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ASU Football: Sun Devils set to face Heisman contender Browning

(Photo: Brett Deckert/WCSN)

When it comes to quarterbacks, Jake Browning is the class of the Pac-12.

All of the stars are aligned for him to have his crowning moment of the season against Arizona State on Saturday. His stats speak for themselves.

He has 35 touchdowns to five interceptions, including multiple games with six touchdown passes. His passer rating is near 200. Most of all, he is a top Heisman candidate and considered among the best of the best when it comes to quarterbacks in the NCAA.

Adding to the likely possibility of him putting on a show on Saturday is that ASU’s pass defense is the worst in the country, and is even considered one of the worst of all-time.

Every quarterback who has faced it, from Case Cookus of Northern Arizona to Washington State’s Luke Falk, has had their fair share of success against the secondary.

It’s rare to begin with that the Sun Devils face a Heisman contender in the Todd Graham era. Just four top-10 finishers have gone head-to-head with ASU since 2012, and all have faced better defenses than ASU has put together this season.

The last Heisman contender to go against the Sun Devils was the ever-rare defensive finalist, Arizona linebacker Scooby Wright in the 2014 Territorial Cup. He had 13 tackles, five of which were for a loss, and two sacks in the Wildcats win.

Ka’Deem Carey, a fellow former Wildcat, who finished 10th in the voting in 2013, torched the Sun Devils for 157 yards the previous year.

In general, ASU has been lucky with avoiding Heisman contenders. They did not face 2014 winner Marcus Mariota of Oregon or last year’s second place finisher Christian McCaffrey of Stanford.

Arguably the best overall player it has faced since Graham took over, USC wide receiver Marquise Lee—the highest vote getter the Sun Devils have faced since 2012—fell short of 100 yards. However, Oregon running back Kenjon Barner, also a Heisman hopeful, put up three touchdowns in the Ducks’ game against the Sun Devils.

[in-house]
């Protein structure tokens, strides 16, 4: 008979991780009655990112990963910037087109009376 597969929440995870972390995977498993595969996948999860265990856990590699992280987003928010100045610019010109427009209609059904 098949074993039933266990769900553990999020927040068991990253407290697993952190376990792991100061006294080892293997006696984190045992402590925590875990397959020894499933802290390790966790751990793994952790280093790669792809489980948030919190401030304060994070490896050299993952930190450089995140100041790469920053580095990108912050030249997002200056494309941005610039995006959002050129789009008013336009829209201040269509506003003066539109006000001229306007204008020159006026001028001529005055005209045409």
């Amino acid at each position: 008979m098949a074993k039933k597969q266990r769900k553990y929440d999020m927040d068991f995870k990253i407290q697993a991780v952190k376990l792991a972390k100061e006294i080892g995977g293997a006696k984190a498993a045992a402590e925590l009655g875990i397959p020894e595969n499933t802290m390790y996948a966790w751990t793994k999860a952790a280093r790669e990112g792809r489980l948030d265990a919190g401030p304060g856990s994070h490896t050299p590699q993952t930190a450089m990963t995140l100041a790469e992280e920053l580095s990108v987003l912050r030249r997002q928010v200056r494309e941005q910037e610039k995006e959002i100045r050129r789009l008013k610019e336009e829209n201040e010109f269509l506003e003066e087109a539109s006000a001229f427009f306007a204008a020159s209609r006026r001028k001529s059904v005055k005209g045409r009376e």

Browning will be the first Heisman candidate quarterback to face ASU in recent years, and presents the toughest challenge this struggling secondary has faced yet.

It seems to be a shoe-in that he finishes in the top 10 of the voting when it’s all said and done. The unknown is exactly where he will finish. His rough game against USC last week hurt his front-runner status, but it’s unlikely to have removed him completely from the conversation.

ASU bandit safety Marcus Ball compared Browning’s qualities to that of UCLA quarterback Josh Rosen.

“He’s one of those guys who sits in the pocket,” Ball said. “Our job is to get him out of the pocket, flush him out of the pocket, and make him throw on the run or make him throw bad balls and make bad decisions.”

One advantage ASU will have is that they faced Browning last season, and the then-freshman struggled, throwing three interceptions in a Sun Devils victory.

Ball notices a definite progression from last year to this one with the signal caller.

“After watching him this year, although he does take shots down the field, I think he does a pretty good job of not throwing into a whole bunch of traffic,” he said. “He’s one of those guys who has his eyes down field, sets in the pocket and hits his check downs when he needs to. I’ve seen after watching film that he’s growing up from last year to this year. He’s making better decisions.”